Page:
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Millions Permanently Moved Out Of U.S. Cities During The Pandemic. How That Is Affecting CRE Is Complicated

More than 1 million people moved out of California and New York combined after the onset of the pandemic, beginning in April 2020, a shift for these populous states that serve as business hubs for the country and the world.

Meanwhile, western states with wide open spaces like Montana, Utah and Idaho grew rapidly, and longstanding population centers Florida and Texas ballooned even further, growing by 1.6 million people combined, according to newly released data from the Census Bureau.


Although the population losses for both New York and California slowed as the world acclimated to the new normal, these population shifts open up new possibilities for some parts of the country as development seeks to follow demographics.

“There's no doubt that the big winners from in-migration are the high-growth Sun Belt markets, cities like Nashville, Charlotte, Dallas and Phoenix and markets in south and central Florida, among others,” Boyd Co. principal and site selection specialist John Boyd Jr. said.

The highest-growth post-pandemic markets where Utah, Montana and Idaho, which grew by 3.3%, 3.6% and 5.4%, respectively, from April 2020 to July 2022.

That kind of growth comes with new challenges for those real estate markets, however, and sometimes further shifts in the patterns of migration, something Boyd expects will continue.

That is because as a crush of new people moves to more affordable places, they tend to become less affordable, and new strains are put on local infrastructure. 

Eventually, migration dynamics drive relocation away from the hottest of the hot spots to other places, sometimes to adjacent markets, Boyd said, and the cycle of growth starts again — just shifting a bit.

“In Nashville, we're now looking at the I-40 submarket, out to Mount Juliet, which is away from the city,” he said. “Or at Guadalupe County, between Austin and San Antonio. And there are other examples of markets that haven't seen astronomical growth yet, but probably will.”

The I-580 south of Reno is another up-and-coming relocation market, Boyd adds.

“We're getting requests from companies and workers about northern Nevada, especially from those that want to leave the Bay Area, but who don't want to go to Denver or Phoenix or Dallas.”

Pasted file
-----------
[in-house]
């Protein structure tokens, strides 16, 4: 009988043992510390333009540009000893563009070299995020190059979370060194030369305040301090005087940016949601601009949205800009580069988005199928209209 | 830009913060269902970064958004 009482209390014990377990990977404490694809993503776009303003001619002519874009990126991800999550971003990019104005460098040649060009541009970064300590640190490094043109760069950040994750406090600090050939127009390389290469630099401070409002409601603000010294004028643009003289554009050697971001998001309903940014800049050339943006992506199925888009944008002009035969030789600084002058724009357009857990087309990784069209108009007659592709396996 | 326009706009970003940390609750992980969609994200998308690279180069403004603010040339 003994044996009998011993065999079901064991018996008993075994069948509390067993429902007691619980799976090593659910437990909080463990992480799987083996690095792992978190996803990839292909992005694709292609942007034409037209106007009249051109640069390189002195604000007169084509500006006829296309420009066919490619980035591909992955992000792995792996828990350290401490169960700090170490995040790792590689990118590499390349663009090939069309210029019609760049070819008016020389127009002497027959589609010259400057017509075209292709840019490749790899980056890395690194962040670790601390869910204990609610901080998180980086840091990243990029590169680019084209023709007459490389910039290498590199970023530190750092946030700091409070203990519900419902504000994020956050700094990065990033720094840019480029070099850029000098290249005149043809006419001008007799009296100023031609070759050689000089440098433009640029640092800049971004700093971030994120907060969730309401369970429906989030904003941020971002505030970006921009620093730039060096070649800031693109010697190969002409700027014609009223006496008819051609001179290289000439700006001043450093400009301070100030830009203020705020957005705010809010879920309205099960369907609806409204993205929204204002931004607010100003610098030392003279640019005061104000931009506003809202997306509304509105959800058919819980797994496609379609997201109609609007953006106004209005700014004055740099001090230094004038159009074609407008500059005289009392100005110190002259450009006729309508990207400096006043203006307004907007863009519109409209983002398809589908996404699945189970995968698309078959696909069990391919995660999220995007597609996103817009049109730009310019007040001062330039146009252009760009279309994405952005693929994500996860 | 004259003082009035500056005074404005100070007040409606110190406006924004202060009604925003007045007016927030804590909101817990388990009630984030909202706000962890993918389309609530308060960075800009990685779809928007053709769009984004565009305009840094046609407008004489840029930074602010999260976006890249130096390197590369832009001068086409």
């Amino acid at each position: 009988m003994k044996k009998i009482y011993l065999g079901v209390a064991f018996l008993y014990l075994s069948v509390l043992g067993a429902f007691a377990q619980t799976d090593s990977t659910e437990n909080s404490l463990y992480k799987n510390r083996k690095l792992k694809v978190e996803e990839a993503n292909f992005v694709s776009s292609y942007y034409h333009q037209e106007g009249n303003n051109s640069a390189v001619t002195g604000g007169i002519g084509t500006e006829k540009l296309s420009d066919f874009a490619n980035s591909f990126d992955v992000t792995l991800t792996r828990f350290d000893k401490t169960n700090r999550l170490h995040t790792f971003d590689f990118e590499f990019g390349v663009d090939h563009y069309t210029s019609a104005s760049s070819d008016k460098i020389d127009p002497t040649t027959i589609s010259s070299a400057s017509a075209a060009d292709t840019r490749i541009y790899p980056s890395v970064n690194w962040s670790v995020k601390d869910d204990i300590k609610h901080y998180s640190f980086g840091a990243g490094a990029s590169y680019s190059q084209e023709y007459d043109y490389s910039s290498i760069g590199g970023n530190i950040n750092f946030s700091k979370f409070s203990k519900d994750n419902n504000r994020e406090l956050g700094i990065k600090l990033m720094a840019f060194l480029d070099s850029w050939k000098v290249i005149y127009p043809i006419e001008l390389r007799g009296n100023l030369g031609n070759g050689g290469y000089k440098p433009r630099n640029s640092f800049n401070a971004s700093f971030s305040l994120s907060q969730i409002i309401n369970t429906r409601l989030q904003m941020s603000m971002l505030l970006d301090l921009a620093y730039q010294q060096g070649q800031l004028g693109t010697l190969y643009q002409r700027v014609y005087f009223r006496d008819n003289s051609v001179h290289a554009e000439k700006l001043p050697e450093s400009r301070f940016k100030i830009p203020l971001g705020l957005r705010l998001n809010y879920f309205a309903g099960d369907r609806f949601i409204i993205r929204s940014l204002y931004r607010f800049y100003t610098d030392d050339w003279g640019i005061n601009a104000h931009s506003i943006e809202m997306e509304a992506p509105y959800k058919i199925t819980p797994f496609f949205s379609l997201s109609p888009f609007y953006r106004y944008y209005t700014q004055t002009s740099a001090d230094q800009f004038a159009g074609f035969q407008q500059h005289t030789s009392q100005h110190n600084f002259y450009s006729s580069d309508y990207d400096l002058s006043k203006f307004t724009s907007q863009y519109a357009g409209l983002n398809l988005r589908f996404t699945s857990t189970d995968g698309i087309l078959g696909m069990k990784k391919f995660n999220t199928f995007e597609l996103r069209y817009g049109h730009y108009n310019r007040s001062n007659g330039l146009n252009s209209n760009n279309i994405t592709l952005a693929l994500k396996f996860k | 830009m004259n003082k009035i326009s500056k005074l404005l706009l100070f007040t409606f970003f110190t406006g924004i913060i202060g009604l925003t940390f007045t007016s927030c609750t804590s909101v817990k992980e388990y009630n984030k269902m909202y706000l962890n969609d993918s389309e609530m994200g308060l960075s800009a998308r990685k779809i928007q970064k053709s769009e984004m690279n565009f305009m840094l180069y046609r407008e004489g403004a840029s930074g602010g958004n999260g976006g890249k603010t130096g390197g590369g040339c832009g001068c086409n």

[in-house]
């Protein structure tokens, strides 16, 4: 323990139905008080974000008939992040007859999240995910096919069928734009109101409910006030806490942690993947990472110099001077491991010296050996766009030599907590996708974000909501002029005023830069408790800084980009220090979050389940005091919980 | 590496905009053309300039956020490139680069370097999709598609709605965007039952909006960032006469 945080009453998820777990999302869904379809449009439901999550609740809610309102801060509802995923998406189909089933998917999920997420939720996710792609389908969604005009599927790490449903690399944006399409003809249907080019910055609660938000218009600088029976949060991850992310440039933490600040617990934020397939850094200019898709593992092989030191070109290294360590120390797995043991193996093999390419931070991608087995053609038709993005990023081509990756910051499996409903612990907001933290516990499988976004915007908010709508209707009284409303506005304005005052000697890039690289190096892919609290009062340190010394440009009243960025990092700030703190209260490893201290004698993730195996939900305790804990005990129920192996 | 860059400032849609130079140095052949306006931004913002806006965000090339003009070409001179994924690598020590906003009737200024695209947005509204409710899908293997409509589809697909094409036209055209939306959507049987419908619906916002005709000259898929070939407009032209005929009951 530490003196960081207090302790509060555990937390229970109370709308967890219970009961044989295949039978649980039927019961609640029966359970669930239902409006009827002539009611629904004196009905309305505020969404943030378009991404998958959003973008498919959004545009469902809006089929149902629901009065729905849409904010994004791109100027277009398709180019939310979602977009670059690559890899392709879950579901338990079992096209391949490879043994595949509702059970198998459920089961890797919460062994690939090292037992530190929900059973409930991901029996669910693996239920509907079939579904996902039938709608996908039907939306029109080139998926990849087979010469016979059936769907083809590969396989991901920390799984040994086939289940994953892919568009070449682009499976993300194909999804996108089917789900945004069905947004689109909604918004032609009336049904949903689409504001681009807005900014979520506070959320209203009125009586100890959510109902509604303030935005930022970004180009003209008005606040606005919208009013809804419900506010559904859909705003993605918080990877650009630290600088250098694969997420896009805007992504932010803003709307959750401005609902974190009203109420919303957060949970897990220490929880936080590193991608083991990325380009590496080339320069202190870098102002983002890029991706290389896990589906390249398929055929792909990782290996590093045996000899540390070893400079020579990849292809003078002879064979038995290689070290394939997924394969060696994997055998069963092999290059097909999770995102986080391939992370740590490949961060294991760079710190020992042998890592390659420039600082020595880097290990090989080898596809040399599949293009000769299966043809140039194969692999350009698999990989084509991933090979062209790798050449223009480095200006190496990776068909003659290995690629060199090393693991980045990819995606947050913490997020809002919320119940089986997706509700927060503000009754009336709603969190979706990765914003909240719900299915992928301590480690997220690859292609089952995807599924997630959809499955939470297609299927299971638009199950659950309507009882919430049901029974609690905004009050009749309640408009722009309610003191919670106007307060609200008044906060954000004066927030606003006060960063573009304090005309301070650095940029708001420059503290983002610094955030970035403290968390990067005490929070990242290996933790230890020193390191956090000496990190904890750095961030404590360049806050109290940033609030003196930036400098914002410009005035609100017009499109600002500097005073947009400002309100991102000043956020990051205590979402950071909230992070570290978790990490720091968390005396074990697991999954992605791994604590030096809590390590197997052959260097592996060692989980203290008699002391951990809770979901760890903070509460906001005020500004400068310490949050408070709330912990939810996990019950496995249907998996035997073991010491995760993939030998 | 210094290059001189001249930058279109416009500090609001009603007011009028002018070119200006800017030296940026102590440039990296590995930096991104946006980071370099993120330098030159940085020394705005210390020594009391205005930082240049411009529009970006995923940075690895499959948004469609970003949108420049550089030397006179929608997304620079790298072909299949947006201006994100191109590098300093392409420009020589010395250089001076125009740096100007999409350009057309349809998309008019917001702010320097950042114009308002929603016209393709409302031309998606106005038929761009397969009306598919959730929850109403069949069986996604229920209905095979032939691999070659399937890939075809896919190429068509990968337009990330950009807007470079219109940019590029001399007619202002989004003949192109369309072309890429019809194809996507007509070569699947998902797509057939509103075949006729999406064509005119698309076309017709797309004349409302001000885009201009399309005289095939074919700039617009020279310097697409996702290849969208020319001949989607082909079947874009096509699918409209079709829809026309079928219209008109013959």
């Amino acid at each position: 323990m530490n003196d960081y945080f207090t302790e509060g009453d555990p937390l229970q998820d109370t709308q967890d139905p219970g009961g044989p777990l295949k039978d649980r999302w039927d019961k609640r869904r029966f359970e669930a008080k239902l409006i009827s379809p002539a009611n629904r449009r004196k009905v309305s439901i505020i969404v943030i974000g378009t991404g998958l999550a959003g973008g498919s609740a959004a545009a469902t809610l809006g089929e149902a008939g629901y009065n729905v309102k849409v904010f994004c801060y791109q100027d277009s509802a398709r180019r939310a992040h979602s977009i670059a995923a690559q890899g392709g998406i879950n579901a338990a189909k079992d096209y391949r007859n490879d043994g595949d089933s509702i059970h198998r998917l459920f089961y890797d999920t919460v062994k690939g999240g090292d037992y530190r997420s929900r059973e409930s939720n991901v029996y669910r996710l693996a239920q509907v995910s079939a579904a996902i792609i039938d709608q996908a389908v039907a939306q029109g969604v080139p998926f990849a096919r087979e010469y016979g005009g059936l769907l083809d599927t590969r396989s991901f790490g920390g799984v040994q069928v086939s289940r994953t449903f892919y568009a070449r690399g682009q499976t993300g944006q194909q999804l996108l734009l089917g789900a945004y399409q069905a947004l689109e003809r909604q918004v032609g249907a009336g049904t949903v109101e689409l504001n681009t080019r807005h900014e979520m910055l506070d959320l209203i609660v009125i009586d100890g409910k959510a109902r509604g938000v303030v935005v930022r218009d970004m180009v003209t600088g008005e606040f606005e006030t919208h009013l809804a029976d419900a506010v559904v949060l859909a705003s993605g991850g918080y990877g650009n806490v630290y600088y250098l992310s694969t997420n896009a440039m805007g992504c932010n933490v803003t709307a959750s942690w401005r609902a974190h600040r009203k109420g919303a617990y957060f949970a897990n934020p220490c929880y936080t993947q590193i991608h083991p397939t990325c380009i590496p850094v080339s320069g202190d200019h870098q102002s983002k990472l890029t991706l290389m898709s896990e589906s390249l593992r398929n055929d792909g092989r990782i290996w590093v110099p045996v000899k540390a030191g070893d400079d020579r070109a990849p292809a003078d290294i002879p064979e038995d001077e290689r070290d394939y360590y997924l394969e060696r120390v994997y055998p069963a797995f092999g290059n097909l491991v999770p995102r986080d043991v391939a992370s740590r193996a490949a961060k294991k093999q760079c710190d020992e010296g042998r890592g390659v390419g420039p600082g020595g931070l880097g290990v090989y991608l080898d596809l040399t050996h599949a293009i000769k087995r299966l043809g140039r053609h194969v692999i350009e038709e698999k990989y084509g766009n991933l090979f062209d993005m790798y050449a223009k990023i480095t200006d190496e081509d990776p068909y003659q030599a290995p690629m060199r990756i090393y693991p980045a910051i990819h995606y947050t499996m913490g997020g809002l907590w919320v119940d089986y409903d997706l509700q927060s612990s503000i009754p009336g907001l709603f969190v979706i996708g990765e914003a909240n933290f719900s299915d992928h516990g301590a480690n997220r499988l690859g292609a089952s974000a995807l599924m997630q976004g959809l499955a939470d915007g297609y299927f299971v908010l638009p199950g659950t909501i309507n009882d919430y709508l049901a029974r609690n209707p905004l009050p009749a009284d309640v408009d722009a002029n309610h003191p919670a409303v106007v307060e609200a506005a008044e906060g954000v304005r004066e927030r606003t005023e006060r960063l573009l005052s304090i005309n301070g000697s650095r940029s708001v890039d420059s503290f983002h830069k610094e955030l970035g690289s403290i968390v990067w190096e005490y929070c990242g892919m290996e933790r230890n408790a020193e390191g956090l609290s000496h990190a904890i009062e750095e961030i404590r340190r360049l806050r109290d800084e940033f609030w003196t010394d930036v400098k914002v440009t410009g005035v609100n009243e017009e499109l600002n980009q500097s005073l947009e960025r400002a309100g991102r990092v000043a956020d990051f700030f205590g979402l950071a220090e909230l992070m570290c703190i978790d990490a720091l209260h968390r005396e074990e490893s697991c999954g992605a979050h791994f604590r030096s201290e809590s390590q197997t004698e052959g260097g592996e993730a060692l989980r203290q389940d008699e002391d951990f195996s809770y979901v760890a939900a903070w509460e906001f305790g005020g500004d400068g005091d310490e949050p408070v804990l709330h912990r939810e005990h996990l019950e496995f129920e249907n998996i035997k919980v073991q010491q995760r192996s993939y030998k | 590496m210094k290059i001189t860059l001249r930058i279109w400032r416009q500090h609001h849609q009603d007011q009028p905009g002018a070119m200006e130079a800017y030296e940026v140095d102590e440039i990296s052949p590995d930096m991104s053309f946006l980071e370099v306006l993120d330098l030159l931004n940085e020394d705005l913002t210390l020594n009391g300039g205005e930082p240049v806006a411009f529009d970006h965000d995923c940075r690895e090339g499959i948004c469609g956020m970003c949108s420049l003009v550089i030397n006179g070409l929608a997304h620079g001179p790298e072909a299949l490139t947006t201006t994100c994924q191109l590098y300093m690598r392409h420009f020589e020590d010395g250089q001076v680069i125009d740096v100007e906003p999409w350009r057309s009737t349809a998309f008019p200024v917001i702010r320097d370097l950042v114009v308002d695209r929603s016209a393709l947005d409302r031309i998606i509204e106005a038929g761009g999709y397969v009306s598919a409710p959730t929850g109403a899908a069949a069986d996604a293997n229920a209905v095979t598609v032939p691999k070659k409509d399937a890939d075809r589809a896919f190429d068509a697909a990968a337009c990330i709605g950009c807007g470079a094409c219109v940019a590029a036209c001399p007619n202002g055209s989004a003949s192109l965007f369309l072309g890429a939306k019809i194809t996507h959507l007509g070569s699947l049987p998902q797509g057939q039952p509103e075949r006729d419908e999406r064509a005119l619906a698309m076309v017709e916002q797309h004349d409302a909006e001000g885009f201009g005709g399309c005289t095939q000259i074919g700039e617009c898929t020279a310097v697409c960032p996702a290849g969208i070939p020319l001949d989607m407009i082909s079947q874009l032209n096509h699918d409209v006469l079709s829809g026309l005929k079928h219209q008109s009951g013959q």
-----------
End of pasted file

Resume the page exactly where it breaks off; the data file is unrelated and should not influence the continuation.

But while the impact on commercial and residential properties seems like it should be straightforward, demography isn't entirely destiny, especially for properties facing overall market challenges. The picture is particularly complicated in the retail and office sectors, brokers and developers say, and even the residential industry has population-related nuances.

"Following a period of above-average migration in the south and west, 2023 will bring an increased competitiveness across markets as different parts of the country strive to remain attractive to retailers," said Northmarq Senior Vice President Will Harvey, who is in the company's Washington, D.C., office.

Developers and investors active in Florida assert that the pandemic bumped up in-migration, and thus real estate activity, quite a lot — as a continuation of the pre-pandemic trends of northerners moving to the Sunshine State.

“We are developing into population growth,” DWNTWN Realty Advisors co-founder and Managing Partner Tony Arellano told Bisnow.

“Go to any market like Little Haiti, historically lower-income neighborhoods, and the multifamily occupancy is at full capacity and rents are growing," Arellano said. "You have people coming from all over, in every demographic, and every socioeconomic class.”

The implications of population growth and decline for real estate vary across the country, but there are common patterns, according to The company said its foot traffic data shows that areas with population decreases are seeing a more difficult office recovery, while the reverse is true for places with growing populations, whose office markets tend to show more strength.